The discovery is also going to turn OPEC’s plans to cap production in order to drive prices higher upside down. It is planning to meet informally later this month in Algiers to plot ways that it can drive the price of crude higher in response to increasing pleas from members such as Venezuela and Algeria for higher prices.

As recently as a month ago, OPEC was hoping to drive prices back to $70 a barrel in order to reduce the financial pressures low crude oil prices have imposed on all of the cartel’s members. Now, however, it is hoping to drive prices up to $60. Last month Venezuela’s President Nicolas Maduro, under mounting pressure to solve his country’s self-imposed problems resulting in inflation and food riots, said last month that the “fair, balanced oil price must be set at $70 a barrel.” On Monday the head of Algeria’s state-owned oil company, Noureddine Boutarfa, exclaimed that oil prices “below $50 a barrel is not acceptable.”

Acceptable or not, oil prices are headed lower according to both Morgan Stanley and Bank of America. Earlier this year Morgan Stanley estimated that the price of crude would move higher, but just cut its third-quarter forecast from $50 a barrel to $45. On August 25, Bank of America estimated that demand for crude would decline further than expected.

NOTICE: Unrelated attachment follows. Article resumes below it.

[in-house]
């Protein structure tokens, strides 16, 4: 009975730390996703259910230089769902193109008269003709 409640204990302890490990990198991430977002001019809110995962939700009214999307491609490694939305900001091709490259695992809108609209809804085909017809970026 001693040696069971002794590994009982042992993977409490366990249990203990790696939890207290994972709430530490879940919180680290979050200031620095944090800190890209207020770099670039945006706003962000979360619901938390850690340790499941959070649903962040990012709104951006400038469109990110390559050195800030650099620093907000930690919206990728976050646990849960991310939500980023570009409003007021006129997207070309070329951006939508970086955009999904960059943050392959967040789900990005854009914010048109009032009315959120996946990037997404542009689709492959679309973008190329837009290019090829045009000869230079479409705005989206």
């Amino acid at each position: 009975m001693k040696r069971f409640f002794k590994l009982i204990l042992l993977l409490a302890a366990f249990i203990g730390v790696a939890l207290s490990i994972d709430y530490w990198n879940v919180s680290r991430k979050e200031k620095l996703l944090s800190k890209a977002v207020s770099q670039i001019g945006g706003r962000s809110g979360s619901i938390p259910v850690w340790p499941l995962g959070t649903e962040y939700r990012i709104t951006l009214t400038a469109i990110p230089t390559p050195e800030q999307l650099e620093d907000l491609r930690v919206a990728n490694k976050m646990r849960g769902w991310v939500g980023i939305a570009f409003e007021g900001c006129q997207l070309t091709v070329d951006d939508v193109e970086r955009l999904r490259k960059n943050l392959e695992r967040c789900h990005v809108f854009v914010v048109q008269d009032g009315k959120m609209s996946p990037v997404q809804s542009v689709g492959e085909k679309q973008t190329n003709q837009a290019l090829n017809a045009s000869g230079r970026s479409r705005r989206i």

What befuddled prognosticators was the failure of the oil market to “rebalance” during the summer when American drivers set a record, burning through nearly 10 million barrels of gasoline every day. Even though American drivers drove a record three trillion miles over the last 12 months, that failed to soak up much of the surplus overhanging the market. Now, with demand slackening after Labor Day, and an economy essentially flat-lined, there is little reason to believe that prices will move higher.

Catching OPEC by surprise was the news that U.S. frackers restarted eight oil rigs every week this summer despite the lower prices. This puts the cartel in a pickle of its own creation: If it cuts production in order to drive prices higher, this will only further encourage U.S. producers to bring more rigs online. If they continue to flood the market, their budget deficits will get even larger while still losing precious market share to the Americans.